TOKYO, Jan. 8 (Xinhua) -- Japan's foreign reserves declined to 1,049.40 billion U.S. dollars at the end of December, down 24.32 billion U.S. dollars from a month earlier, the Ministry of Finance said on Friday.
According to the Finance Ministry, the reserves fell for the first time in six months on losses in the value of its holdings of U.S. treasury bonds and euro-denominated assets.
December's decline marks the steepest drop since April 2000, having reached record highs in the previous four months.
Market players are keeping a close watch on the new Finance Minister Naoto Kan's stance on foreign reserves management, as some lawmakers from the Democratic Party of Japan have called for more active management of dollar assets in Japan's reserves, such as taking more credit risks.
Japan's foreign exchange reserves are comprised of mainly securities and deposits denominated in foreign currencies, gold, and reserve positions and special drawing rights at the International Monetary Fund.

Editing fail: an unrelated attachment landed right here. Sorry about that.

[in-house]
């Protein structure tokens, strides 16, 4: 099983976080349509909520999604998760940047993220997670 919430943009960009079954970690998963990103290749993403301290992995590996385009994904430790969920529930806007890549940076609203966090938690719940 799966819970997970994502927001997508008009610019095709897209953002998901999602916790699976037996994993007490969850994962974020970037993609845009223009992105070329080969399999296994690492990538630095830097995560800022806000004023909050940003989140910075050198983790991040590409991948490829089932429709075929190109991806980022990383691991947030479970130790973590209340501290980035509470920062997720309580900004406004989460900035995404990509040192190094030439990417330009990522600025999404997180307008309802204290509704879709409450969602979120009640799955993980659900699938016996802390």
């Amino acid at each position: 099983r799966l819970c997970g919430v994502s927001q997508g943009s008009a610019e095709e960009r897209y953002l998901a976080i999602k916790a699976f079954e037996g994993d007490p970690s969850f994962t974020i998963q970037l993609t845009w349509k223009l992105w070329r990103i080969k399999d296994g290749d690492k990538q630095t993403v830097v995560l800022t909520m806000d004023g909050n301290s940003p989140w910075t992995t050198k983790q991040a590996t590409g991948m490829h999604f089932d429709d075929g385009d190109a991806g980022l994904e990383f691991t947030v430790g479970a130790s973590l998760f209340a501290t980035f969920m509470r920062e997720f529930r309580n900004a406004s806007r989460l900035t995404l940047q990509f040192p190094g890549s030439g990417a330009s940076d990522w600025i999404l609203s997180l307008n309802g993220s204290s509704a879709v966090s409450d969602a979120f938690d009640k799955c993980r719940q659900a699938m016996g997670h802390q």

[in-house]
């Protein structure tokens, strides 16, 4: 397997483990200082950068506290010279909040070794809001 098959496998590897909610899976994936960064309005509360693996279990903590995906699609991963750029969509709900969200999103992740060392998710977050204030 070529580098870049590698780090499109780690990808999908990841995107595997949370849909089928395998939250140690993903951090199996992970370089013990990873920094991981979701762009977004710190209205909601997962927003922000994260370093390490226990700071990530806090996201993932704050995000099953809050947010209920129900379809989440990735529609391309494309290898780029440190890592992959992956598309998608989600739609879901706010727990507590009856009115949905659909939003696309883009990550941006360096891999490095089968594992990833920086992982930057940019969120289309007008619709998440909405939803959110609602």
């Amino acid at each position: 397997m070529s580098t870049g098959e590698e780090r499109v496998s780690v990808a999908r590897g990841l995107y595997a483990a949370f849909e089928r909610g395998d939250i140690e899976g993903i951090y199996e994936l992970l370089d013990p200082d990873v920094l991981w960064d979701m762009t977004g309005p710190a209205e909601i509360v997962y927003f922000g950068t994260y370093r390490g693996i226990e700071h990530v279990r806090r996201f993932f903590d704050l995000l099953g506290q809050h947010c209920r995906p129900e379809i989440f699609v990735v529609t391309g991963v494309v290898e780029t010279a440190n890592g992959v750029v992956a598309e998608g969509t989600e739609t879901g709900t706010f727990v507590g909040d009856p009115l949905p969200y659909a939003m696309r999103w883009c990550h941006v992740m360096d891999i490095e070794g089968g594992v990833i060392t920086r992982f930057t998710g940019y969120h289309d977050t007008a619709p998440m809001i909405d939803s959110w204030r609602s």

A drop in reserves of Japan's foreign currency inhibits the government's ability to manipulate exchange rates in order to provide a more favorable economic environment.
Additionally, such a drop in Japan's foreign reserves weakens its position to defend itself from speculative attacks on the domestic currency.
Foreign exchange reserves are important indicators of a country's ability to repay foreign debt, currency defense and are also used to determine credit ratings of countries.
Special Report: Global Financial Crisis